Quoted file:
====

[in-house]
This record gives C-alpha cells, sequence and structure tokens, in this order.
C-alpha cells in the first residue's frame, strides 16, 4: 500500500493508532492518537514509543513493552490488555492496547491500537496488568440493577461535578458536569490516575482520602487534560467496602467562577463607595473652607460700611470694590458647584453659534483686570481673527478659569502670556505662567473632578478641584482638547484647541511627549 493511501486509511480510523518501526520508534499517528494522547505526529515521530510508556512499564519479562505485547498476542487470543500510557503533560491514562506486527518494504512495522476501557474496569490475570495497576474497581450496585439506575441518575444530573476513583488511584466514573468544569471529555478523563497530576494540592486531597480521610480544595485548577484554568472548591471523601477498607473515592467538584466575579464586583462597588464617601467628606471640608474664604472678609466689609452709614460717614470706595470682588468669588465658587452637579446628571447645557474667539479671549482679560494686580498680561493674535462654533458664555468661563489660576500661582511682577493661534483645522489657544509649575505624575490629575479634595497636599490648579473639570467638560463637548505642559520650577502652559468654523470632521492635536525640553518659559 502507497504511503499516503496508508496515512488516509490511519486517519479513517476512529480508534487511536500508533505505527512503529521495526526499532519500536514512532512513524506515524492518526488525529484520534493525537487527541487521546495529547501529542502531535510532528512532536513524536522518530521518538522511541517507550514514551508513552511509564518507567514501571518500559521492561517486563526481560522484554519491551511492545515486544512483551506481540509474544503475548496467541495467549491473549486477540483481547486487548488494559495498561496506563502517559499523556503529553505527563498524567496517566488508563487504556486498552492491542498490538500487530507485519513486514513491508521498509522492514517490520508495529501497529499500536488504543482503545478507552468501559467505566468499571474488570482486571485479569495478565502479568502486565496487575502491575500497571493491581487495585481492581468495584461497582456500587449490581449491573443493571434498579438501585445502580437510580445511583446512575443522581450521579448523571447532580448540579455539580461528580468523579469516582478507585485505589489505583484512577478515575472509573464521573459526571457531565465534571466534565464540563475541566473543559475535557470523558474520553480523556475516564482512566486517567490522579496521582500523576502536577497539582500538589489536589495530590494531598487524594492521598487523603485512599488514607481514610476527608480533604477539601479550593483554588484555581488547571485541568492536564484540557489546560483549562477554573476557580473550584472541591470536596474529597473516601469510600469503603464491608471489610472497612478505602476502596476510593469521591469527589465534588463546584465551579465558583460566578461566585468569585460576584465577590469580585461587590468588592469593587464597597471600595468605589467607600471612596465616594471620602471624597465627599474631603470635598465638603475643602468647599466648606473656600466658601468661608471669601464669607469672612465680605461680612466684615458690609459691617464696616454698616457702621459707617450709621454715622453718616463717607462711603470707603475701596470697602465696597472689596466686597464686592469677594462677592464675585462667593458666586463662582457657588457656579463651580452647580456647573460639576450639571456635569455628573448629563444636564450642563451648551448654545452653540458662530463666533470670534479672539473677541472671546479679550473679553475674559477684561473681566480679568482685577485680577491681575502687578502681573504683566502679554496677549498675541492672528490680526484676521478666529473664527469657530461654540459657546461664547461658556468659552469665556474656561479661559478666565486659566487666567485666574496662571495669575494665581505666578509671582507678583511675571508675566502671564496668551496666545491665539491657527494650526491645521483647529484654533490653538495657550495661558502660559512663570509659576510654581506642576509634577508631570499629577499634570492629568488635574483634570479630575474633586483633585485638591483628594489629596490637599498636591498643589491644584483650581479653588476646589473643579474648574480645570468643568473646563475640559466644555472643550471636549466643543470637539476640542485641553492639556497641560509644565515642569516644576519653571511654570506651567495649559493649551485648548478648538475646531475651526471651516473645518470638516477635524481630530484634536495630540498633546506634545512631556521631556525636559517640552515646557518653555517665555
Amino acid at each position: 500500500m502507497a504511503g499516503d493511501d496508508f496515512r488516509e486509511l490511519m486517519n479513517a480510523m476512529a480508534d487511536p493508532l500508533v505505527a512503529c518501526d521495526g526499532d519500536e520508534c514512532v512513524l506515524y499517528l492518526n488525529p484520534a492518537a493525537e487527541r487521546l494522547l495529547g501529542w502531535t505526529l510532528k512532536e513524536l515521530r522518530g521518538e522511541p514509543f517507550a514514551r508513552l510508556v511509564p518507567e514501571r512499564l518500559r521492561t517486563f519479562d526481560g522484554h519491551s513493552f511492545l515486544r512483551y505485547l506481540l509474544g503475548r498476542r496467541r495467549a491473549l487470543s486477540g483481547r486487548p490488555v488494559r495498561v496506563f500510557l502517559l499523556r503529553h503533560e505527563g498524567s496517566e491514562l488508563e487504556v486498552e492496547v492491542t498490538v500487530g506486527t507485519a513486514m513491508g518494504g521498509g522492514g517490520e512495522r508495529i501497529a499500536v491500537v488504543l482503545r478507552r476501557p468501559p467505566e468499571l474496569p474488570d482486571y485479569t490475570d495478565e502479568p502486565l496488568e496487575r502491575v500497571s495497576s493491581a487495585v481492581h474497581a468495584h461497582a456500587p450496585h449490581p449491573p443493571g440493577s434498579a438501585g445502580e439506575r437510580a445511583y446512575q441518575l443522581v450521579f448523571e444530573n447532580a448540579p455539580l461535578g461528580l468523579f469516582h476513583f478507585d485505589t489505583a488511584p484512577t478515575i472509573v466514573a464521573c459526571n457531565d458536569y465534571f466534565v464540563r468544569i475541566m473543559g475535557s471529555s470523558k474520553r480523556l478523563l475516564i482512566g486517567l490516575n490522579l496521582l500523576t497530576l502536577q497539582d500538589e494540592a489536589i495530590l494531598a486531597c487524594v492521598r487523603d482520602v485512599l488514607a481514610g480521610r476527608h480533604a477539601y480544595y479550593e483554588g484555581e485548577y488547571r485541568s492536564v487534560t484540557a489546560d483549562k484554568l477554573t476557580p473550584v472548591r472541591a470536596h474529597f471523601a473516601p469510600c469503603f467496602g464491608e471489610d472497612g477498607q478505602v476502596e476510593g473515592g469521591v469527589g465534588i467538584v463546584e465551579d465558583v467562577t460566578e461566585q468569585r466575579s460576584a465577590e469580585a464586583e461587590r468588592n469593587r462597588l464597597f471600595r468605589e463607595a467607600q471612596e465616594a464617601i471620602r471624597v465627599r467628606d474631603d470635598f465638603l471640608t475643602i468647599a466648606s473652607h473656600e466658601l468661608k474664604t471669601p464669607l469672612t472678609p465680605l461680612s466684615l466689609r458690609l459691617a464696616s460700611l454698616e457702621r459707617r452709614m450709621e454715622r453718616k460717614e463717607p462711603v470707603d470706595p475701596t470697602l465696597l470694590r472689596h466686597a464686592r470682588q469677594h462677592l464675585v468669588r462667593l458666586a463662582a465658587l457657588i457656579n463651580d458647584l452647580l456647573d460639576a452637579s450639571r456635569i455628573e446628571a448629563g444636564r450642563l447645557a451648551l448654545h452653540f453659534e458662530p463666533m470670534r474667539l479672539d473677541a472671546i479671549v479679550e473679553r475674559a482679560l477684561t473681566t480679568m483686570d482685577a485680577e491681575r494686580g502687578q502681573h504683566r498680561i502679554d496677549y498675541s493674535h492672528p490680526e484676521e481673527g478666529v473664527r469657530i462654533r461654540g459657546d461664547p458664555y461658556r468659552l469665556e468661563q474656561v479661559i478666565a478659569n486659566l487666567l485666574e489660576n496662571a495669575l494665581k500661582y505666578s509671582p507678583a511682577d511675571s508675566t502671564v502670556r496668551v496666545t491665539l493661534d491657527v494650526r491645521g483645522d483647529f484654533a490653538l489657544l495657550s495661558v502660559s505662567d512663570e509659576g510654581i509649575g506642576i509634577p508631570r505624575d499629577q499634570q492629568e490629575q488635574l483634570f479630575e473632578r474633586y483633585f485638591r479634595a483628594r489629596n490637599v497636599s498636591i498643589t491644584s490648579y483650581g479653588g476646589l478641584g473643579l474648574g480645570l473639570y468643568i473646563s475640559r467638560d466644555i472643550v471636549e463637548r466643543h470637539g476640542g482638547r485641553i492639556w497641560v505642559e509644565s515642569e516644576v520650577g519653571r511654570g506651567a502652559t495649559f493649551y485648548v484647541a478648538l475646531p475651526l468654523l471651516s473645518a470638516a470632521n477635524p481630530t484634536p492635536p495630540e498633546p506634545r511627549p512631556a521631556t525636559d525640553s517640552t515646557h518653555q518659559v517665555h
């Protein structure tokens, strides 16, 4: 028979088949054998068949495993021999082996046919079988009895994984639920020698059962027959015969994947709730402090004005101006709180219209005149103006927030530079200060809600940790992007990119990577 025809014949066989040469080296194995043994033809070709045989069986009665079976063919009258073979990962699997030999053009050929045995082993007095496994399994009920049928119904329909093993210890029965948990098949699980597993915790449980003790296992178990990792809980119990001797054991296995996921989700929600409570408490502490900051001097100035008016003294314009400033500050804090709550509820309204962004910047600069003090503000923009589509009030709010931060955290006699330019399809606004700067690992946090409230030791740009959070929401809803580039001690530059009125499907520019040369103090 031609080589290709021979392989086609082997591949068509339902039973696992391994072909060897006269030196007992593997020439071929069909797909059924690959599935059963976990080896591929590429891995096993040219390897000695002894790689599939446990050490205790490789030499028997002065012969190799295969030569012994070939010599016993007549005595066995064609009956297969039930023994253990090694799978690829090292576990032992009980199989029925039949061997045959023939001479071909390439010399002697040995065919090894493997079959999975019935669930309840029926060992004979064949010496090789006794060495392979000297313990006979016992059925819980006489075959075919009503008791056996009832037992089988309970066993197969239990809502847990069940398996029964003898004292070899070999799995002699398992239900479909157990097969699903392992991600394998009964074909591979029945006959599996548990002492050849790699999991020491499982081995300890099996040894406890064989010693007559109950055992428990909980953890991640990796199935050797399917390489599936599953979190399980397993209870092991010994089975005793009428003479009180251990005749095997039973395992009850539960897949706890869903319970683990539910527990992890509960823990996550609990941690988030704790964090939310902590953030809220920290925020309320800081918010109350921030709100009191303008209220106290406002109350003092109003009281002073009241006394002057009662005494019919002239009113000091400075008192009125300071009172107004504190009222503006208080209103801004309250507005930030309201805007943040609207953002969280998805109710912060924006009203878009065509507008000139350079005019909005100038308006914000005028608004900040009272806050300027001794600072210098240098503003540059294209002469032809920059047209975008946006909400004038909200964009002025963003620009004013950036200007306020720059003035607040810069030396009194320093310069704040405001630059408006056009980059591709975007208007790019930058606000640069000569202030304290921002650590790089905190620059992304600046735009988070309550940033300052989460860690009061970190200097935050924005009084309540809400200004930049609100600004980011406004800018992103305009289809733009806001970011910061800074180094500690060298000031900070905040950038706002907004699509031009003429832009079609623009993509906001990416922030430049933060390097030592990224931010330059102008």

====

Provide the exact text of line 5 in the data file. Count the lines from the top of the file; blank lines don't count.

């Protein structure tokens, strides 16, 4: 028979088949054998068949495993021999082996046919079988009895994984639920020698059962027959015969994947709730402090004005101006709180219209005149103006927030530079200060809600940790992007990119990577 025809014949066989040469080296194995043994033809070709045989069986009665079976063919009258073979990962699997030999053009050929045995082993007095496994399994009920049928119904329909093993210890029965948990098949699980597993915790449980003790296992178990990792809980119990001797054991296995996921989700929600409570408490502490900051001097100035008016003294314009400033500050804090709550509820309204962004910047600069003090503000923009589509009030709010931060955290006699330019399809606004700067690992946090409230030791740009959070929401809803580039001690530059009125499907520019040369103090 031609080589290709021979392989086609082997591949068509339902039973696992391994072909060897006269030196007992593997020439071929069909797909059924690959599935059963976990080896591929590429891995096993040219390897000695002894790689599939446990050490205790490789030499028997002065012969190799295969030569012994070939010599016993007549005595066995064609009956297969039930023994253990090694799978690829090292576990032992009980199989029925039949061997045959023939001479071909390439010399002697040995065919090894493997079959999975019935669930309840029926060992004979064949010496090789006794060495392979000297313990006979016992059925819980006489075959075919009503008791056996009832037992089988309970066993197969239990809502847990069940398996029964003898004292070899070999799995002699398992239900479909157990097969699903392992991600394998009964074909591979029945006959599996548990002492050849790699999991020491499982081995300890099996040894406890064989010693007559109950055992428990909980953890991640990796199935050797399917390489599936599953979190399980397993209870092991010994089975005793009428003479009180251990005749095997039973395992009850539960897949706890869903319970683990539910527990992890509960823990996550609990941690988030704790964090939310902590953030809220920290925020309320800081918010109350921030709100009191303008209220106290406002109350003092109003009281002073009241006394002057009662005494019919002239009113000091400075008192009125300071009172107004504190009222503006208080209103801004309250507005930030309201805007943040609207953002969280998805109710912060924006009203878009065509507008000139350079005019909005100038308006914000005028608004900040009272806050300027001794600072210098240098503003540059294209002469032809920059047209975008946006909400004038909200964009002025963003620009004013950036200007306020720059003035607040810069030396009194320093310069704040405001630059408006056009980059591709975007208007790019930058606000640069000569202030304290921002650590790089905190620059992304600046735009988070309550940033300052989460860690009061970190200097935050924005009084309540809400200004930049609100600004980011406004800018992103305009289809733009806001970011910061800074180094500690060298000031900070905040950038706002907004699509031009003429832009079609623009993509906001990416922030430049933060390097030592990224931010330059102008």